This year’s federal budget saw an expansion of iZEV, a rebate program facilitated by the federal government and designed to sweeten the pot for customers buying or leasing an electric vehicle. Under the new rules, which took effect on April 25th
, the price cap for rebate eligibility on all-electric passenger cars was increased to $55,000 for base models while SUVs, minivans, and pickup trucks may qualify with a starting price $5,000 higher. Those sticker prices can rise by $10,000 in each instance for more expensive versions of the same vehicle.
While the feds can be notably deficient in some areas of record keeping (how’s that Access to Information Act working out on Parliament Hill, eh?), it appears they are on the ball with keeping tabs on the iZEV program since its inception in May 2019. Reams of data are publicly available – check it out here
if you wish to see for yourself. For readers who don’t wish to go blind staring at spreadsheets, we’re pleased to have parsed the data for you.
These numbers are current through to the end of March 2022. We selected that date since it is the final full month of the original iZEV program before the new eligibility rules came into effect in the last week of April. Our goal is to pluck a few notable details from about 150,000 rows of data – particularly information focusing on total expenditures, regional quirks, and popular vehicles. Buckle up, stats nerds; there’s no shortage of numbers ahead.
Nearly 150,000 rebates given out
A total of 141,873 rebates were doled out through iZEV since the program began, totalling just a hair over $611 million in government largesse. Not all those rebates were for the maximum amount of $5,000. Some Canadians were eligible for only $2,500. This smaller sum would have been calculated either by the size of a vehicle’s battery (less than 15kWh) or if the customer chose a short-term lease instead of an outright purchase.
If you think Canadians like buying cars in the summertime, you’re correct. The month with the most activity was August 2021, when 7,099 rebates were requested. Sixty days later was equally robust, with 6,940 asks for iZEV funds. As one might expect, the pandemic’s onset saw a cratering of demand, though there were still 1,108 souls who managed to brave COVID and shuttered dealers for an EV in April 2020. Even with that dip, which carried on for several months, the program has seen an average of just over 4,000 applications per month since its commencement.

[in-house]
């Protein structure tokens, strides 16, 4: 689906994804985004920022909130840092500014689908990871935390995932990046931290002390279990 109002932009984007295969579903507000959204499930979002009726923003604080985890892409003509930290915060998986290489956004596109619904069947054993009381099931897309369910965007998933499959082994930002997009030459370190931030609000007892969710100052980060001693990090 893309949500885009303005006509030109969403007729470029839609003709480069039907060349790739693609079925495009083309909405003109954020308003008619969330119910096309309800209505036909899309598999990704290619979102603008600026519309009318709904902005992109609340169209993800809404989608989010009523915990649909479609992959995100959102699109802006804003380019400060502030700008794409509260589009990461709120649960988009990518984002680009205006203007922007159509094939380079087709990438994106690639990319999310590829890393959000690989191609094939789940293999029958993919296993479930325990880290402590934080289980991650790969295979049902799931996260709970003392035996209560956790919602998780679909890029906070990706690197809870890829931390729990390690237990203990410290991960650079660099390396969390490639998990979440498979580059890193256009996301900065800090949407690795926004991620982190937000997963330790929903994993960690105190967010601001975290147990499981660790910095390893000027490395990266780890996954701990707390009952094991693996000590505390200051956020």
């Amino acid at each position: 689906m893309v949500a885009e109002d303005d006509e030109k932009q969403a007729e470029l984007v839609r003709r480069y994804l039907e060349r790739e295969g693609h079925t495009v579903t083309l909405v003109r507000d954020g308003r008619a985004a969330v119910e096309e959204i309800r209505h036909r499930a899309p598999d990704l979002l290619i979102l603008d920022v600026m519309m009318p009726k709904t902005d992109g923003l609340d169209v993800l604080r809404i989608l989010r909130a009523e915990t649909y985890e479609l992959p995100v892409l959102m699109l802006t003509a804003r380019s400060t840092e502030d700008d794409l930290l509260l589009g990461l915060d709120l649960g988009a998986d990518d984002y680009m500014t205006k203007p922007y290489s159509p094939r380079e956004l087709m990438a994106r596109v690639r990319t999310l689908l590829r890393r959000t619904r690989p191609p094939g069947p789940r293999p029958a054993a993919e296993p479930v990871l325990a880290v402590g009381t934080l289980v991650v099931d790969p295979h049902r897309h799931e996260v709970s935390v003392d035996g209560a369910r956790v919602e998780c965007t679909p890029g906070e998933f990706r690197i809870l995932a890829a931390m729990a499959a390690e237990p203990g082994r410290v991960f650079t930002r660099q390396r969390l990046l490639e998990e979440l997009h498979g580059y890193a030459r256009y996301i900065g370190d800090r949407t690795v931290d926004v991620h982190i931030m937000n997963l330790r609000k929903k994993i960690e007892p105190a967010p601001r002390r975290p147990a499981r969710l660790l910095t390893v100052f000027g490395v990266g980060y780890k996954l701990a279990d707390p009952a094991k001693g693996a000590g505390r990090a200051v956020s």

For reasons known only to bed-wetting accountants, the iZEV program can be tweaked to provide an odd-numbered rebate depending on the terms of a vehicle loan or purchase. For example, while the $2,500 and $5,000 figures are widely known, some shoppers ended up with bizarre amounts such as $2,031 or $3,437. Most of the rebates were comprised of the so-called ‘normal’ figures, with 72.3 per cent getting five-grand in government money and 27 per cent receiving half that amount.
Alert readers will not be astonished to learn Doug Ford’s decision to axe the Ontario provincial rebate on EVs had a massive effect on sales of electric vehicles in that region. Despite being home to the lion’s share of this nation’s residents (and their cars), the Loyalist Province counted for 17,931 rebate requests or just 12.6 per cent of the total since May 2019.
How does that contrast that to Quebec and British Columbia, two places which have provincial assistance on top of the federal monies? Try 76,836 and 41,382 – or 54.2 and 29.1 per cent respectively. Ford might have flapped his jaws recently that Ontario is set to be a hub of EV manufacturing in North America but the raw numbers starkly show EV sales are severely impacted by his policies. Perhaps he could pour money into such a program instead of free license plates stickers and a buck-a-beer campaigns.
Elsewhere, the Northwest Territories have counted for 17 rebate requests and Nunavut doesn’t rank at all. Combined, the four Atlantic provinces make up just shy of 2,000 iZEV recipients, with a recent uptick in their take rate thanks to BC-style provincial rebate programs in most areas down east. Truck-loving prairie dwellers have helped themselves to only 3,635 rebates since May 2019.
Tesla tops the list
A total of 16 different brands have dipped a wheel into iZEV, running the alphabet from Audi to Volkswagen.
Given the sheer volume and popularity of Tesla, it should be unsurprising to learn those cars got roughly 40,800 handouts, equating to 28.8 per cent of the program so far.
Or perhaps it should
be surprising. After a price increase in November 2021, the Tesla Model 3 no longer qualified for iZEV under the old rules. Yet, a total of 5,469 transactions for Model 3 sedans received rebates between December 2021 and March 2022. Tesla notes that orders for the car placed prior to the price hike were expected to remain eligible and it looks like that confidence was justified. In total, the government has splashed out more than $27.3 million on Tesla Model 3s since they were official removed from the eligibility list. We will refer you to iZEV’s new price cap for that car’s future admissibility to the program, Musk’s propensity to unpredictably fiddle with the prices of his fleet notwithstanding.
In other showrooms, both Hyundai and Toyota cleaned up, accounting for 26,742 and 20,807 rebate applications respectively. While the Japanese giant counts just two models in its numbers – the RAV4 Prime and Prius Prime – our Korean friends have had no fewer than nine models in the game since program inception, ranging from current models like the angular Ioniq 5 and other efforts like the Sonata PHEV.